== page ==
The Chester Marathon – the second half

3 06 2010

I was beginning to believe I could do it. Still on target. It was wonderful and awful. I felt pressure mounting. It would be so much easier not to keep going at this pace. To let off. I couldn’t. I’d promised everyone and not least myself not to take the easy option this time.

I pressed on. My blister hurt. It didn’t matter. Keep going. By 18 I was starting to see runners regularly stop. This is awful. Temptation hits you. No I can’t stop. One poor guy just stopped abruptly and projectile vomited. God this was becoming a war zone. He looked ok so I continued.

Still on target I reached 20 miles in 3:01:30. My muscles were slowly beginning to fill with lactic acid. I tried changing my running style. No use. I was beginning to feel exhausted. I thought the 4 hour target was becoming unlikely. I was running out of gas.

I knew my running partner Peter had come to see me and would be at mile 22 with some support. Just get there I thought. I looked around. No sign of him. Damn, something must have come up. I put my head down and continued. Let it finish soon. I hate this.

Then I heard my name “Rob Rob”. I was so fast Pete had just seen my cap going past and had chased me down. “You’re going to do it”, he said. “4:10” I said. What a difference support makes though. The next mile I kicked on for a bit.

I suddenly started feeling light-headed and that I had to “perform” then I started feeling nauseous. I could no longer drink easily. I tried sports drink and it tasted awful. I just sipped on water. The wheels were starting to come off. For the next two miles I kept feeling wobbly then awful.

I kept going but was beginning to slow. I lost interest in time. I just want to finish to get the thing over with. I can’t stand it anymore.

Off the Greenway we came back into Guilden Sutton. The support was excellent but I could only focus on the hill. Then shortly afterwards for the first time since I have started running (nearly 3 years now) I stopped. I was mentally and physically exhausted. I walked then started running again. The shame of stopping made me continue. My legs were so heavy. I stopped again. Then started. I knew I wasn’t going to quite make my time. Will power had got me so far at this pace but I just didn’t have any left.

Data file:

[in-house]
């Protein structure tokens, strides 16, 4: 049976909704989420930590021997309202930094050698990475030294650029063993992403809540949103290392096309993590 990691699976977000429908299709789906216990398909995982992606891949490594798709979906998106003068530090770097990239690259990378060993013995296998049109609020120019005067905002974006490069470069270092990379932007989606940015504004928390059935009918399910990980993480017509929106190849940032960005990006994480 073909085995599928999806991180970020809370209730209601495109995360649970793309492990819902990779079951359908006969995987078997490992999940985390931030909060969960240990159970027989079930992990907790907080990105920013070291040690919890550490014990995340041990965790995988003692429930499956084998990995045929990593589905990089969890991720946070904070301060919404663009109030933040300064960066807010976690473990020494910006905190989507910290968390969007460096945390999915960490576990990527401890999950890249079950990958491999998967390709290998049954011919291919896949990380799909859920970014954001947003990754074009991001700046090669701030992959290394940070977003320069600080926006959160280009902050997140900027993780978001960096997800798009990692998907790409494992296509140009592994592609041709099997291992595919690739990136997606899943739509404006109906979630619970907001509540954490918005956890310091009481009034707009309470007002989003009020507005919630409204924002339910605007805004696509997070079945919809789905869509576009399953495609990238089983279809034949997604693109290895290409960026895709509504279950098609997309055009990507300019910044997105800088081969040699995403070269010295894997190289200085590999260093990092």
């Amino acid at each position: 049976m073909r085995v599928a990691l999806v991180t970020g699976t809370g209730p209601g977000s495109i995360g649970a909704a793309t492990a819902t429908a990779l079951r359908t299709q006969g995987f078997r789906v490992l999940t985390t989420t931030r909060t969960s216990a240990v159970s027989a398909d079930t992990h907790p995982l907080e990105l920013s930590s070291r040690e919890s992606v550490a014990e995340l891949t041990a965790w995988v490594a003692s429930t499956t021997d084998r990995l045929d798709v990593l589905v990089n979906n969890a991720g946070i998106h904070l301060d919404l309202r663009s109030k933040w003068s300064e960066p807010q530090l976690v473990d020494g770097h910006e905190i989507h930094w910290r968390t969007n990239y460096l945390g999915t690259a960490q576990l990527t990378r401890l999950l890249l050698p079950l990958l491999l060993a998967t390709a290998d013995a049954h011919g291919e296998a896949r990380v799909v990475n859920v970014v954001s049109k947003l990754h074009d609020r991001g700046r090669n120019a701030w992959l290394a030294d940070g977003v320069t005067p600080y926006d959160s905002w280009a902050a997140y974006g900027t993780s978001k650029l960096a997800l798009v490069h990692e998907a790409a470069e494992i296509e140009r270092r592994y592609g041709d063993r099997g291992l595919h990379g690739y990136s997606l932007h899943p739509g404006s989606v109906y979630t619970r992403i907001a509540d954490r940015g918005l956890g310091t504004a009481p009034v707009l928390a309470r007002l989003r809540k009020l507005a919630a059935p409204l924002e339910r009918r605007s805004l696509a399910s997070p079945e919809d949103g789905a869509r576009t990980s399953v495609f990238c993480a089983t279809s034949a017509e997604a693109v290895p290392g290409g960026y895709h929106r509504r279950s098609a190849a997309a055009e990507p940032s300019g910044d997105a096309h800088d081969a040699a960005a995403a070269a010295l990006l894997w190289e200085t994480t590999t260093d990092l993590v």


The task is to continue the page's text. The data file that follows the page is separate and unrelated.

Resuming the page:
I longed for the 26 sign. It took forever. Now going at a snail’s pace I came across the mad woman marshal. She was great (but mad). She was whooping and hollering. God I could have swung for her. Then I saw the 26 sign. The pain will be over soon. Cars were leaving. Drivers with pity in their eyes.

I ran into the Rugby ground car park then saw the grass. I looked for the finishing line and saw my family. I just focussed on the line and kicked as hard as I could. I raised my arms as I reached the line.

I crossed the line in triumph, was given a medal and a bag then went over to the grandstand, leant against the wall and wept. I couldn’t calm myself. I had set a ridiculously high target and nearly pulled it off. The time to be confirmed was 4:02:22

After a few minutes I walked across to my wife and family and gave my wife, Helen a hug. I heard a noise come out of my mouth almost like an animal in pain and just cried and cried. I think at that moment all the pain and joy came out in one big wave of emotion. I had to share it with Helen who has believed in me from the start.

I was not sad at just missing out on 4:00. I was proud of my time. 22 mins off my previous marathon. I ran the race like a veteran and almost delivered.

I’m now 44 but my goal is still to run a marathon in under 4 hours. I ordered a book from Amazon today….. “Advanced marathon running”. Next time I will be even more prepared.

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3 responses

4 06 2010
Mike

Robert
I was 44 when I ran my PB marathon – rest up a couple of weeks then build up again for an Autumn marathon, you’ve got all those miles in your legs to help you to your next one –
Mike

4 06 2010
Renate

Inspite of the relief and elation you felt at the end , it sounds like sheer torture and I just do not know how you did it, Robert. I just have to congratulate you again on paper and tell you that you did us all proud. And here is to the next one and hopefully our nerves will stand it!

6 06 2010
Wifey

You are my inspiration, you have depths of strength I know were there and I never doubted you for a second. Superstar. xxxx

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